bravery of our men has now made historical, while it will remain as
a geographic landm a rk for all time.
Ou r eight months at "An za c" can not help stamping on the memory
of every one of us days of trial and anxiety, hopes, and perhaps
o ccasion al fe a rs, rejoicing at success, and sor row---very deep and
sincere---for many a good com rade whom we can never see again'.
On 25th April 1915, Official Wa r Cor respondent C E W Bean wrote
in his diary, 'And a lot of Australians -- boys who began life on the
Murray or in a backyard in Wagga or Bourke or Surrey Hills will be
left lying in Tu rkey'. Bean, dia ry, AWM38 3DRL606/2/1, pp.13-14.
8,159 Aus tralian s los t their lives during the Gallipoli campaign . Many
more were wounded.
Colonel Ha rry Chauvel often wrote of 'hill- climbing' (war book 26)
and living 'the life of a rabbit (wa r book 27).
Aus tralia takes her pen in hand,
To write a line to you,
To let you fellows unders tand,
How proud we a re of you.
From shearing shed and cattle run,
From Broome to Hobsons Bay,
Ea ch native -born Aus tralian son,
Stands straighter up today.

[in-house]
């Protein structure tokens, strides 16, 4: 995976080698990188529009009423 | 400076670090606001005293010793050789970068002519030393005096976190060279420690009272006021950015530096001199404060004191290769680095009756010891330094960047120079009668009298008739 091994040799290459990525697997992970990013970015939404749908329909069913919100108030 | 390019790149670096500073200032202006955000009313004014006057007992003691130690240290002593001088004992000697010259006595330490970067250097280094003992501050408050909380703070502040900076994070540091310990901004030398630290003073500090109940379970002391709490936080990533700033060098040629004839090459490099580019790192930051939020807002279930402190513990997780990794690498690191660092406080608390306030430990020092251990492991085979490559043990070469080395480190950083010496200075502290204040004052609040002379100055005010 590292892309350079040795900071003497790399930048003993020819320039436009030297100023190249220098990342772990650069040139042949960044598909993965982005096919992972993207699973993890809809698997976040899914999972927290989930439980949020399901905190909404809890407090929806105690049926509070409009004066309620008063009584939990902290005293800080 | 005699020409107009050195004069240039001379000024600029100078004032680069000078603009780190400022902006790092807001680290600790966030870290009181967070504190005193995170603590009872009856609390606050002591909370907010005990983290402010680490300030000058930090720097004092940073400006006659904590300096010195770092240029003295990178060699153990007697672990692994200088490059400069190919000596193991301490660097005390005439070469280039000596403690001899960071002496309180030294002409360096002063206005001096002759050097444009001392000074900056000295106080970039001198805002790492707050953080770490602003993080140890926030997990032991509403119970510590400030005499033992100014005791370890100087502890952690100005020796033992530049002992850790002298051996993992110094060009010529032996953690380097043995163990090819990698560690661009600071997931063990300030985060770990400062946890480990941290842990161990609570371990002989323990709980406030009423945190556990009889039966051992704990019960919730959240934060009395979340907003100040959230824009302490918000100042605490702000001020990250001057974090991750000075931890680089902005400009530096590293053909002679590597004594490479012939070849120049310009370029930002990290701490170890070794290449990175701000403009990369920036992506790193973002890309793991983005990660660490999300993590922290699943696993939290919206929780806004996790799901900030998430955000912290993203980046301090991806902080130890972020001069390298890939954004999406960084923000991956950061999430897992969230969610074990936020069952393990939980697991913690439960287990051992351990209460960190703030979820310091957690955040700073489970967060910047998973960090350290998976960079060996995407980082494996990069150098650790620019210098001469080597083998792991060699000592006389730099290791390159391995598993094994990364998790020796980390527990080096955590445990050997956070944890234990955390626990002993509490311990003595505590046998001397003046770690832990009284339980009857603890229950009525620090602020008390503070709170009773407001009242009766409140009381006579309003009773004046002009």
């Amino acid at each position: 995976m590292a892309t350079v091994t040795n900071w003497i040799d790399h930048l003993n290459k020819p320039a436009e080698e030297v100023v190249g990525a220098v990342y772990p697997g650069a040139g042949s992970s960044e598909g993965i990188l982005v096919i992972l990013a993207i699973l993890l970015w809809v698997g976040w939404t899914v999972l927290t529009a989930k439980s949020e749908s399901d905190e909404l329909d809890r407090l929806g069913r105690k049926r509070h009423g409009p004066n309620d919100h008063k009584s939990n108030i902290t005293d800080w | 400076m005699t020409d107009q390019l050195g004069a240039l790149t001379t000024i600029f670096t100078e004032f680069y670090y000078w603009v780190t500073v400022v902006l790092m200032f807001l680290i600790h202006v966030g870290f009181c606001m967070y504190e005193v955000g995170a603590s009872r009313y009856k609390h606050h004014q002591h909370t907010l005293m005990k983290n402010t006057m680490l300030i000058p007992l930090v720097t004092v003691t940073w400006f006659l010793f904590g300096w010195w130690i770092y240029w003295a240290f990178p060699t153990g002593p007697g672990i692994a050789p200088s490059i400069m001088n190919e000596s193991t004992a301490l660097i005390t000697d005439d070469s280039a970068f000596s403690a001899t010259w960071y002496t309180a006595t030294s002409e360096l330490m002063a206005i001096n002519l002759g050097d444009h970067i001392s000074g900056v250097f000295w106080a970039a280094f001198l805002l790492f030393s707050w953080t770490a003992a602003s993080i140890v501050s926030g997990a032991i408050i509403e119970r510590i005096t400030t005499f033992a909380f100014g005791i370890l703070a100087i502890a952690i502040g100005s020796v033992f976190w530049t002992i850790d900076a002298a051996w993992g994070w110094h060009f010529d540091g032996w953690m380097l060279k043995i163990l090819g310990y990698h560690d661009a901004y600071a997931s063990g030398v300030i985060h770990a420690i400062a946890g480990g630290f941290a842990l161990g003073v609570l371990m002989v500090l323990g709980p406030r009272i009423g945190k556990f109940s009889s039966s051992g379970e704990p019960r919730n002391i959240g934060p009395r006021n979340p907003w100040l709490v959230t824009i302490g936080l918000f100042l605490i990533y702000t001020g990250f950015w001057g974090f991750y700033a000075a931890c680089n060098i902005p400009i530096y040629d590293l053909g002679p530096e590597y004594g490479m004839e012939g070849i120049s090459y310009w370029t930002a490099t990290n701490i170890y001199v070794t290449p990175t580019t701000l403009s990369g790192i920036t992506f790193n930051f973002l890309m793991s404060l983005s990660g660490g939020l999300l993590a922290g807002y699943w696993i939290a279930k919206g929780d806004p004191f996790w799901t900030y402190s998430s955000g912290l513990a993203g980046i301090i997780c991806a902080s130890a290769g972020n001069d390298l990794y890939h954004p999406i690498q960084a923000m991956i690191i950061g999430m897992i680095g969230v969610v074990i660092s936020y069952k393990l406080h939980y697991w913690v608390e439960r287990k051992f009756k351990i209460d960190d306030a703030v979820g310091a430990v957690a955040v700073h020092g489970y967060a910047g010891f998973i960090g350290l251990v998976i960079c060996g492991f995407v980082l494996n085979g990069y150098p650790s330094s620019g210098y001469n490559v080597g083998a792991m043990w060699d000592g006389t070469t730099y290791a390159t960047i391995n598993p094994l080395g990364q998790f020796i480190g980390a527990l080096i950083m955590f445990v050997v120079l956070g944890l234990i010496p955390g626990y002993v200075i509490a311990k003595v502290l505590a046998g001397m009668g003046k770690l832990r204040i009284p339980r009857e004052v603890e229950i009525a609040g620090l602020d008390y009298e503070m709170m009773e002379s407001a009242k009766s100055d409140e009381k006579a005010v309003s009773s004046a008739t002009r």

The m an who used to "hump his drum",
On fa r-out Queen sland r un s,
Is fighting side by side with some
Tasmanian farmer 's son s.
The fisher-boys dropped sail and oa r
To grimly stand the test,
Along that s torm-swept Turkish shore,
With miners from the west.
The old s tate jealousies of yore
Are dead as Pha raoh's sow,
We're not State children any more
We're all Aus tralian s now!
Our six-starred flag that used to fly,
Half-shyly to the breeze,
Unknown where older n ation s ply
Their trade on foreign se as,
Flies out to meet the morning blue
With Vict'ry at the prow;
For that's the flag the Sydney flew,
The wide se as know it now!
The mettle that a race can show
Is proved with shot and steel,
And now we know what nations know
And feel what nations feel.
The honoured graves beneath the cres t
Of Gaba Tepe hill,
May hold our braves t and ou r best,
But we have brave men s till.
With all our petty qua rrels done,
Dissen sion s over thrown ,
We have, through what you boys have done,
A history of our own.
Our old world diff'rences are dead,
Like weeds beneath the plough,
For English, Scotch, and Irish-bred,
They're all Australian s now!
So now we'll toast the Third Brigade,
That led Australia's van ,
For never shall their glory fade
In minds Aus tralian .
Fight on, fight on, unflinchingly,
Till right and justice reign .
Fight on, fight on, till Victory
Shall send you home again .
And with Australia's flag shall fly
A spray of wattle bough,